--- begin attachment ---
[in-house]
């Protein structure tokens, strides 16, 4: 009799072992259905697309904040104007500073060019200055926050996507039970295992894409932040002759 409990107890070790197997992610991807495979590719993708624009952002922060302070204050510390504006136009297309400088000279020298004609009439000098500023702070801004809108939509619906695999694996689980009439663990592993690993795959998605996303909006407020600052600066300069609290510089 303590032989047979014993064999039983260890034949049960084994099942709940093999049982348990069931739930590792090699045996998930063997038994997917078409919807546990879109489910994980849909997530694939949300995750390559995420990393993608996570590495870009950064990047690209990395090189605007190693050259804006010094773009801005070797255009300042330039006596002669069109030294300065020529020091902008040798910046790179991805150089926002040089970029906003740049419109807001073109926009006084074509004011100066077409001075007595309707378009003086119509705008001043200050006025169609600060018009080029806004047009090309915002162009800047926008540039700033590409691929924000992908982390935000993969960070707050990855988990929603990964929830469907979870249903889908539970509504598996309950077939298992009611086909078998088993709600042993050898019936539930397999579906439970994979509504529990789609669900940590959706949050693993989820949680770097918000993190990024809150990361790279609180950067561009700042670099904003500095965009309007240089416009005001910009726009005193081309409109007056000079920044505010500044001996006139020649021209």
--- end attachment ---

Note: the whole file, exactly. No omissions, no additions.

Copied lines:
[in-house]
């Protein structure tokens, strides 16, 4: 009799072992259905697309904040104007500073060019200055926050996507039970295992894409932040002759 409990107890070790197997992610991807495979590719993708624009952002922060302070204050510390504006136009297309400088000279020298004609009439000098500023702070801004809108939509619906695999694996689980009439663990592993690993795959998605996303909006407020600052600066300069609290510089 303590032989047979014993064999039983260890034949049960084994099942709940093999049982348990069931739930590792090699045996998930063997038994997917078409919807546990879109489910994980849909997530694939949300995750390559995420990393993608996570590495870009950064990047690209990395090189605007190693050259804006010094773009801005070797255009300042330039006596002669069109030294300065020529020091902008040798910046790179991805150089926002040089970029906003740049419109807001073109926009006084074509004011100066077409001075007595309707378009003086119509705008001043200050006025169609600060018009080029806004047009090309915002162009800047926008540039700033590409691929924000992908982390935000993969960070707050990855988990929603990964929830469907979870249903889908539970509504598996309950077939298992009611086909078998088993709600042993050898019936539930397999579906439970994979509504529990789609669900940590959706949050693993989820949680770097918000993190990024809150990361790279609180950067561009700042670099904003500095965009309007240089416009005001910009726009005193081309409109007056000079920044505010500044001996006139020649021209």